Thursday, March 22, 2007


Wednesday, March 21, 2007

To cool the planet

Is it really this easy? A couple billion per year?
Benford has a proposal that possesses the advantages of being both one of the simplest planet-cooling technologies so far suggested and being initially testable in a local context. He suggests suspension of tiny, harmless particles (sized at one-third of a micron) at about 80,000 feet up in the stratosphere. These particles could be composed of diatomaceous earth. "That's silicon dioxide, which is chemically inert, cheap as earth, and readily crushable to the size we want," Benford says. This could initially be tested, he says, over the Arctic, where warming is already considerable and where few human beings live. Arctic atmospheric circulation patterns would mostly confine the deployed particles around the North Pole. An initial experiment could occur north of 70 degrees latitude, over the Arctic Sea and outside national boundaries. "The fact that such an experiment is reversible is just as important as the fact that it's regional," says Benford.

Is Benford's proposal realistic? According to Ken Caldeira, a leading climate scientist at Stanford University and the Carnegie Institution's Department of Global Ecology, "It appears as if any small particle would do the trick in the necessary quantities. I've done a number of computer simulations of what the climate response would be of reflecting sunlight, and all of them indicate that it would work quite well." He adds, "I wouldn't look to these geoengineering schemes as part of normal policy response, but if bad things start to happen quickly, then people will demand something be done quickly."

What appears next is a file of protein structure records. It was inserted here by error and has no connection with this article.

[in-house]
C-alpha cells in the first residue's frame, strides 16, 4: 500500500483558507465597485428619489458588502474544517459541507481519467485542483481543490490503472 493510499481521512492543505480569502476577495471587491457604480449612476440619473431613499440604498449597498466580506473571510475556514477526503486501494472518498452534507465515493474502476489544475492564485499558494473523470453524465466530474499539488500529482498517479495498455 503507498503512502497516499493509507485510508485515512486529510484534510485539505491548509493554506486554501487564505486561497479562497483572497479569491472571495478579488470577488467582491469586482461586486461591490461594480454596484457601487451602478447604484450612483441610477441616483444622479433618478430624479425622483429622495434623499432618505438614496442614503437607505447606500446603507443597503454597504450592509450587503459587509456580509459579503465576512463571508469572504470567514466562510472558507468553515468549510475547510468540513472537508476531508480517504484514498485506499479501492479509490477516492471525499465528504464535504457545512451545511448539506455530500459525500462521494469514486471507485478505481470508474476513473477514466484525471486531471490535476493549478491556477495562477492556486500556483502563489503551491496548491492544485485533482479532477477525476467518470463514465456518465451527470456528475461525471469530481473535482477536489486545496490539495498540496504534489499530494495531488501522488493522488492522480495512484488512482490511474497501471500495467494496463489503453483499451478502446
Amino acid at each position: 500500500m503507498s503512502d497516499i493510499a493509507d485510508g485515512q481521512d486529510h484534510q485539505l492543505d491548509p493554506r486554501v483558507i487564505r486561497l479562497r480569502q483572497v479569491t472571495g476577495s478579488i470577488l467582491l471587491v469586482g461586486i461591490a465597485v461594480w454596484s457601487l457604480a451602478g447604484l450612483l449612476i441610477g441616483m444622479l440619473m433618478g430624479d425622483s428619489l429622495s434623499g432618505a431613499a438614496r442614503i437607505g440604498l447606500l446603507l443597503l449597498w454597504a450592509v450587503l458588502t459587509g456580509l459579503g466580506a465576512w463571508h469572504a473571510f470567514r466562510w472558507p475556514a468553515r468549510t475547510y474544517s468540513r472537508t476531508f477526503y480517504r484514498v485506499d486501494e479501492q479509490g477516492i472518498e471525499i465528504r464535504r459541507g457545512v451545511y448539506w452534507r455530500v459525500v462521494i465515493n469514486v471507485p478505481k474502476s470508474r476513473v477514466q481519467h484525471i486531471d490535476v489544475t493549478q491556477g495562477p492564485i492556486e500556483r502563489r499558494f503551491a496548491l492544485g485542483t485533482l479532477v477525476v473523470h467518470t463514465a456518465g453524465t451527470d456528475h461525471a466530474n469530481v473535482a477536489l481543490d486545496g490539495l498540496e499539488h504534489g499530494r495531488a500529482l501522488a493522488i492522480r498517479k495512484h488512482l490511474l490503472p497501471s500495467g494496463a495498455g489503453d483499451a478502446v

Given that our social systems would crash without the economic growth that depends on the existing energy infrastructure that we have, Benford personally believes that governments can't be counted on to develop and deploy alternatives: "Anybody who thinks governments are suddenly going to leap into action is dreaming." Benford says that one of the advantages of his scheme is that it could be implemented unilaterally by private parties. "Applying these technologies in the Arctic zone or even over the whole planet would be so cheap that many private parties could do it on their own. That's really a dangerous idea because it suggests the primary actor in this drama will not be the nation-state anymore. You could do this for a hundred million bucks a year. You could do the whole planet for a couple of billion. That's amazingly cheap."

(HT: Randall Parker.)

It seems too good to be true, so what's the catch? I hope this option isn't being ignored simply because of some misplaced moral or aesthetic preference for a more penitent or passive method of reducing global warming.

Congressional job approval ratings only increased temporarily after the Democrats took power. Even the temporary increase never got approval much above 40%, though disapproval might have dipped below 50% a few times.
How globalized are the economies of the nations? About 10%.

Tuesday, March 20, 2007

Gloomy metastudies

Robin Hanson: "Medical studies are seriously biased by interested funders and by tolerance for sloppy methods. Here are four examples."